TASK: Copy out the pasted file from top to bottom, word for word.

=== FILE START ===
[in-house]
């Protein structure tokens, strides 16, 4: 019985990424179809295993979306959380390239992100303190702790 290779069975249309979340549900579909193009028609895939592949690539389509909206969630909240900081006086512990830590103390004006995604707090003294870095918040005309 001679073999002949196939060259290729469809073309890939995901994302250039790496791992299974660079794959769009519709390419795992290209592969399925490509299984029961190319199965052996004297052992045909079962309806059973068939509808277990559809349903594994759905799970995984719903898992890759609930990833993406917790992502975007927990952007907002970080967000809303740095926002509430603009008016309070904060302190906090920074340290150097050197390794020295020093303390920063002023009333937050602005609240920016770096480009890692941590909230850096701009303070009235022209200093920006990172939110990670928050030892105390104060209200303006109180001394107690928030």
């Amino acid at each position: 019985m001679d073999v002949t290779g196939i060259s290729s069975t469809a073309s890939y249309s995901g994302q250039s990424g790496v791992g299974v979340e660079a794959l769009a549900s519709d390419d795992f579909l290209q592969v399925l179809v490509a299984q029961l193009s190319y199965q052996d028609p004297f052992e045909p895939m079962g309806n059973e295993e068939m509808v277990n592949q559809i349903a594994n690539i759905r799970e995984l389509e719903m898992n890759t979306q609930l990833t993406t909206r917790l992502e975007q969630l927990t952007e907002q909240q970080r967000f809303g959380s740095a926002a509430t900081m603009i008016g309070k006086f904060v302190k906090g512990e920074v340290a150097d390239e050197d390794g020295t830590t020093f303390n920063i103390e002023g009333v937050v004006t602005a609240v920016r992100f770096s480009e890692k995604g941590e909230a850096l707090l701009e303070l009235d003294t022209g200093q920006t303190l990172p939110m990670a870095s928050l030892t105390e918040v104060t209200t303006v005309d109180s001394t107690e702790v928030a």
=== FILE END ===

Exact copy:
[in-house]
């Protein structure tokens, strides 16, 4: 019985990424179809295993979306959380390239992100303190702790 290779069975249309979340549900579909193009028609895939592949690539389509909206969630909240900081006086512990830590103390004006995604707090003294870095918040005309 001679073999002949196939060259290729469809073309890939995901994302250039790496791992299974660079794959769009519709390419795992290209592969399925490509299984029961190319199965052996004297052992045909079962309806059973068939509808277990559809349903594994759905799970995984719903898992890759609930990833993406917790992502975007927990952007907002970080967000809303740095926002509430603009008016309070904060302190906090920074340290150097050197390794020295020093303390920063002023009333937050602005609240920016770096480009890692941590909230850096701009303070009235022209200093920006990172939110990670928050030892105390104060209200303006109180001394107690928030």
């Amino acid at each position: 019985m001679d073999v002949t290779g196939i060259s290729s069975t469809a073309s890939y249309s995901g994302q250039s990424g790496v791992g299974v979340e660079a794959l769009a549900s519709d390419d795992f579909l290209q592969v399925l179809v490509a299984q029961l193009s190319y199965q052996d028609p004297f052992e045909p895939m079962g309806n059973e295993e068939m509808v277990n592949q559809i349903a594994n690539i759905r799970e995984l389509e719903m898992n890759t979306q609930l990833t993406t909206r917790l992502e975007q969630l927990t952007e907002q909240q970080r967000f809303g959380s740095a926002a509430t900081m603009i008016g309070k006086f904060v302190k906090g512990e920074v340290a150097d390239e050197d390794g020295t830590t020093f303390n920063i103390e002023g009333v937050v004006t602005a609240v920016r992100f770096s480009e890692k995604g941590e909230a850096l707090l701009e303070l009235d003294t022209g200093q920006t303190l990172p939110m990670a870095s928050l030892t105390e918040v104060t209200t303006v005309d109180s001394t107690e702790v928030a």